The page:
TRAINING THE SPOTLIGHT ON FAIR TRUST
After Friday’s revelation by ProPublica that consultant Sean Noble’s Center to Protect Patient Rights gave $150,000 to the GOP redistricting group FAIR Trust in 2012, a source familiar with the organization’s activities shed some light on its financing and spending. The source was unaware of Noble or his network of nonprofits having any involvement with FAIR Trust in 2011, but had a good idea who was writing the checks that launched the group.
According to the source, Tucson auto dealer Jim Click and then-Shamrock Foods CEO Norm McClelland each poured in about $100,000 to provide the group with its initial funding. A Sept. 7, 2011, email from fundraising consultant Michelle Marini listed 37 “confirmed guests” for a FAIR Trust fundraiser scheduled a few days later at the home of Dan and Marilyn Quayle, roughly 20 of whom were potential contributors.
In a separate email sent in early August 2011, fundraising consultant Corinne Lovas wrote that the list of invitees to the September event included about 10 people who had already given FAIR Trust at least $10,000, as well as “prospects” who could contribute at least $25,000. Among the confirmed attendees were AREAD Corporation CEO Nariman Afkhami; Apollo Group executive Mark Brenner; Dr. Jeff Mueller of the Mayo Clinic; then-GoDaddy general counsel Christine Jones; then-Arizona Assn of Realtors CEO Tom Farley; CAP President Cathi Herrod; and former IRC commissioner Jim Huntwork.
(Every GOP member of the congressional delegation except Flake was also listed as confirmed, as were Tobin and then-Senate-President Russell Pearce.) The source said a small number of the attendees did not contribute to FAIR Trust. The money from the September fundraiser was badly needed because, by August, FAIR Trust had already spent the roughly $350,000 it had raised initially, the source said. For the entire year, the source said FAIR Trust raised at least $500,000, and possibly as much as $600,000, from about 25 contributors, the source said.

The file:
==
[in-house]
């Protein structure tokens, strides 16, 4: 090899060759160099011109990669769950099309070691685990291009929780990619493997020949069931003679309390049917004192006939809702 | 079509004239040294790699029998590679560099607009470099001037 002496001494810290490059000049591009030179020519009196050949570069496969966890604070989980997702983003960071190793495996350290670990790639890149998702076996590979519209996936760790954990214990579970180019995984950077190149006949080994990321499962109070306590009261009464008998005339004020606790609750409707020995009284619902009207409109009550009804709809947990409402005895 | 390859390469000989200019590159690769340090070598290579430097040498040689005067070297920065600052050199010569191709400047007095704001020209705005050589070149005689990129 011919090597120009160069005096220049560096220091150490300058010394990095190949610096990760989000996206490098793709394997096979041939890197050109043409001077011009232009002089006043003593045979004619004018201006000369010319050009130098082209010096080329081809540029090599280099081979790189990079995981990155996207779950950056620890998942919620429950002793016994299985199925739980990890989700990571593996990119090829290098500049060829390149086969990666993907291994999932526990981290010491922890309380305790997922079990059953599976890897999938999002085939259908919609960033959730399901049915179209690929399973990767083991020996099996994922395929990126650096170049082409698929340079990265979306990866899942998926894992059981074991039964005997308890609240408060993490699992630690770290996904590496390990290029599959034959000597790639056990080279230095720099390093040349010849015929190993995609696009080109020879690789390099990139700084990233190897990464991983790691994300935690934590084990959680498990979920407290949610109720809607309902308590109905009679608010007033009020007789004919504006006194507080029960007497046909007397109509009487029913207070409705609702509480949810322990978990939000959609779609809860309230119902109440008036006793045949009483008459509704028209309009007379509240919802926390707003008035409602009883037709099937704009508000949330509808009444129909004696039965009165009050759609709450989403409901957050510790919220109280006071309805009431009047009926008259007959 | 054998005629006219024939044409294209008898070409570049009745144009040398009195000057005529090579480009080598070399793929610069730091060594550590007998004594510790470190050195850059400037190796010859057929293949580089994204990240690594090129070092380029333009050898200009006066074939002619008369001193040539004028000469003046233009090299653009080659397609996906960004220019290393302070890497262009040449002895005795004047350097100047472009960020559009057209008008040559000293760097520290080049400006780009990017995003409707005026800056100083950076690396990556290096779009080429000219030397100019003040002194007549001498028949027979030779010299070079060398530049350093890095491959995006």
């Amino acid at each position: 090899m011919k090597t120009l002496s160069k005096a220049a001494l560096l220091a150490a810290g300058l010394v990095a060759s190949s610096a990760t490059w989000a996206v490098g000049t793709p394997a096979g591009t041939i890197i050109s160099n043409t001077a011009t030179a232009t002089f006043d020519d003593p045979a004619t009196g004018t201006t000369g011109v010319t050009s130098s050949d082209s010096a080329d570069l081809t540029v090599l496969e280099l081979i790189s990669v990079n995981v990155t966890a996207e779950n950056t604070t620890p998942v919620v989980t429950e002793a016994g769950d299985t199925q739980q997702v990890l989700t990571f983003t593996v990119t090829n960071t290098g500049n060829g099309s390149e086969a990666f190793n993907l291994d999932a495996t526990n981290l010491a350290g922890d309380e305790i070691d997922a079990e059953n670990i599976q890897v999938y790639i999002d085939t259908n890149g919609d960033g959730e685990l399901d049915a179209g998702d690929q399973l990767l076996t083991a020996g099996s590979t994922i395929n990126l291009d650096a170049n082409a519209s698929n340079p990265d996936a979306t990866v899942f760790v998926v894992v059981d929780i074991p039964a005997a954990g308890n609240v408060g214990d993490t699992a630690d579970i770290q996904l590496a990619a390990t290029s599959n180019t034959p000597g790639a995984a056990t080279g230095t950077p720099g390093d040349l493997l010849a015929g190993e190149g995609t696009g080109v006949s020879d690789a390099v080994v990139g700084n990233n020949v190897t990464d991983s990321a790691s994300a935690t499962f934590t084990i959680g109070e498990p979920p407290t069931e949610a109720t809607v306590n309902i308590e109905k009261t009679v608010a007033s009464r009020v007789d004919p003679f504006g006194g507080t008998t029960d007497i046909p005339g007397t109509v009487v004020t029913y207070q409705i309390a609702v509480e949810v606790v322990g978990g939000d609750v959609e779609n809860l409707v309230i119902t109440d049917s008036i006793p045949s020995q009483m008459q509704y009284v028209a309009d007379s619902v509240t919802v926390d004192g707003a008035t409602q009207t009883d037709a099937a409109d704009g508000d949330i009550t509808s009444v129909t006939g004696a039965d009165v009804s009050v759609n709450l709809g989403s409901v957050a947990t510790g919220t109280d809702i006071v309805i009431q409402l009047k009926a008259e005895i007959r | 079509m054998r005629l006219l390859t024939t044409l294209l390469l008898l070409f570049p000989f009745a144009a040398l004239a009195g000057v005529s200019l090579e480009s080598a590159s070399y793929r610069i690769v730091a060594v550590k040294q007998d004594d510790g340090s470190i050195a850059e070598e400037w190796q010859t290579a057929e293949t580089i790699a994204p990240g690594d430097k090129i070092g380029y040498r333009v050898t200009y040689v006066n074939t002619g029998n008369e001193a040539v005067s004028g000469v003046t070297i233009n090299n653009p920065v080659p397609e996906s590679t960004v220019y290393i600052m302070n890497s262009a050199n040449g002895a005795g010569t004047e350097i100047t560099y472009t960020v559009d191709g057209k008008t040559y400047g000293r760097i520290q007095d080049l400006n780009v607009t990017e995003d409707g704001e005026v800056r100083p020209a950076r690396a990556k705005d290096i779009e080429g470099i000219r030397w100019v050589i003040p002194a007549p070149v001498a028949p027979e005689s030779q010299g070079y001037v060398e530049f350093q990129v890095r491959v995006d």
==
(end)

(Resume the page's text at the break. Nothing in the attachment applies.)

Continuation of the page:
According to two budget estimates prepared by FAIR Trust attorney David Cantelme in July 2011 and provided to our reporter, FAIR Trust expected to spend about $347,000 on “IRC Administrative Proceedings” and another $86,000 on “DOJ proceedings.” “They would have blown through that budget,” the source said, adding the group was hampered “because they kept having to go back to the well.” After the September fundraiser, McClelland held a fundraiser for FAIR Trust, as well, the source said. (emphasis mine)
SEAN NOBLE: FAIR TRUST ONLY GOT $150K FROM CPPRIf you're at all like me on this one, you're not at all pleased with the extent to which plutocrats and would-be plutocrats have worked to subvert the will of the people of Arizona, in this case as it relates to independent redistricting.
Noble told our reporter today that the Center to Protect Patient Rights only gave FAIR Trust the $150,000 listed on its 2012 tax filings, and the redistricting effort did not receive money from any of the other nonprofits he was involved in. Though CPPR’s IRS filing showed the group giving money to “Fair AZ Independent Redistrict,” it listed a federal employer identification number for another Noble-run non-profit called Free Enterprise America, which ceased operations in May 2012. Noble said the mistake was due to a bookkeeping error – CPPR had previously given money to Free Enterprise America, and the group’s name was next to FAIR Trust on a spreadsheet – and that there is no connection between Free Enterprise America and FAIR Trust. Any allegation that the duplicate EIN is evidence that Noble is trying to hide something is “absurd,” he said. CPPR gave the $150,000 grant to FAIR Trust, Noble said, because “there was a need for additional legal action, and it fit the kind of mission that CPPR has been involved in.”
UPDATE UPDATE UPDATE
The crybabies at the Arizona Capitol Times, who with impunity have stolen my work -- without granting even so much as credit for where they got the information -- have a problem with the FAIR USE doctrine. They demanded I take down this blog post. Sure, that's likely. NOT.